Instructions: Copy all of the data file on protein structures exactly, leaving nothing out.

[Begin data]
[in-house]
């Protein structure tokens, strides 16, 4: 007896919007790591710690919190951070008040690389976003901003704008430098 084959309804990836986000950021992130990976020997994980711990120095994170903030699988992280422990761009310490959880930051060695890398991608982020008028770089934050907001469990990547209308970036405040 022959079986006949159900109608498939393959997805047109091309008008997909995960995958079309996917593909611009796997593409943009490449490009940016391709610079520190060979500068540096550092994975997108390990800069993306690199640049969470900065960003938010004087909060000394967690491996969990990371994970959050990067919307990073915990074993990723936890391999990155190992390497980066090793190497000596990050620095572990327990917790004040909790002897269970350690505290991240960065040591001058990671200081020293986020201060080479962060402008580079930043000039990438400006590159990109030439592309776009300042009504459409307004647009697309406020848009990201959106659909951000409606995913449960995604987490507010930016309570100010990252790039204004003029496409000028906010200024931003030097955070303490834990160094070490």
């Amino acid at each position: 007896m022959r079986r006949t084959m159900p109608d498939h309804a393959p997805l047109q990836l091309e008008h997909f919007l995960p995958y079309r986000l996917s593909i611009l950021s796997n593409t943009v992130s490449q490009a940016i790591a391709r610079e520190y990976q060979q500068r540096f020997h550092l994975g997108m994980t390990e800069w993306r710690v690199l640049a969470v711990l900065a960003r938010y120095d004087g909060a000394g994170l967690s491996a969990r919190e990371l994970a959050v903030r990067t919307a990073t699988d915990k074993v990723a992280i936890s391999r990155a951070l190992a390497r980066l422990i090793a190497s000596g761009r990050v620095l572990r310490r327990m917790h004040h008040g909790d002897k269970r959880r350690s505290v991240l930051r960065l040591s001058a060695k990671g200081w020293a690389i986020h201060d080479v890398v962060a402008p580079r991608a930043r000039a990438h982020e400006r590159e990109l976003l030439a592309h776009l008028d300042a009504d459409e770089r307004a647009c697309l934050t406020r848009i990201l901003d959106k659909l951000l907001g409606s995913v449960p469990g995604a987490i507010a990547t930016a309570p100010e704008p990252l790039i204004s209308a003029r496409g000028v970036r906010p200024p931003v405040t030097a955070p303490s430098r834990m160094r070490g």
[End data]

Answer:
[in-house]
């Protein structure tokens, strides 16, 4: 007896919007790591710690919190951070008040690389976003901003704008430098 084959309804990836986000950021992130990976020997994980711990120095994170903030699988992280422990761009310490959880930051060695890398991608982020008028770089934050907001469990990547209308970036405040 022959079986006949159900109608498939393959997805047109091309008008997909995960995958079309996917593909611009796997593409943009490449490009940016391709610079520190060979500068540096550092994975997108390990800069993306690199640049969470900065960003938010004087909060000394967690491996969990990371994970959050990067919307990073915990074993990723936890391999990155190992390497980066090793190497000596990050620095572990327990917790004040909790002897269970350690505290991240960065040591001058990671200081020293986020201060080479962060402008580079930043000039990438400006590159990109030439592309776009300042009504459409307004647009697309406020848009990201959106659909951000409606995913449960995604987490507010930016309570100010990252790039204004003029496409000028906010200024931003030097955070303490834990160094070490």
């Amino acid at each position: 007896m022959r079986r006949t084959m159900p109608d498939h309804a393959p997805l047109q990836l091309e008008h997909f919007l995960p995958y079309r986000l996917s593909i611009l950021s796997n593409t943009v992130s490449q490009a940016i790591a391709r610079e520190y990976q060979q500068r540096f020997h550092l994975g997108m994980t390990e800069w993306r710690v690199l640049a969470v711990l900065a960003r938010y120095d004087g909060a000394g994170l967690s491996a969990r919190e990371l994970a959050v903030r990067t919307a990073t699988d915990k074993v990723a992280i936890s391999r990155a951070l190992a390497r980066l422990i090793a190497s000596g761009r990050v620095l572990r310490r327990m917790h004040h008040g909790d002897k269970r959880r350690s505290v991240l930051r960065l040591s001058a060695k990671g200081w020293a690389i986020h201060d080479v890398v962060a402008p580079r991608a930043r000039a990438h982020e400006r590159e990109l976003l030439a592309h776009l008028d300042a009504d459409e770089r307004a647009c697309l934050t406020r848009i990201l901003d959106k659909l951000l907001g409606s995913v449960p469990g995604a987490i507010a990547t930016a309570p100010e704008p990252l790039i204004s209308a003029r496409g000028v970036r906010p200024p931003v405040t030097a955070p303490s430098r834990m160094r070490g």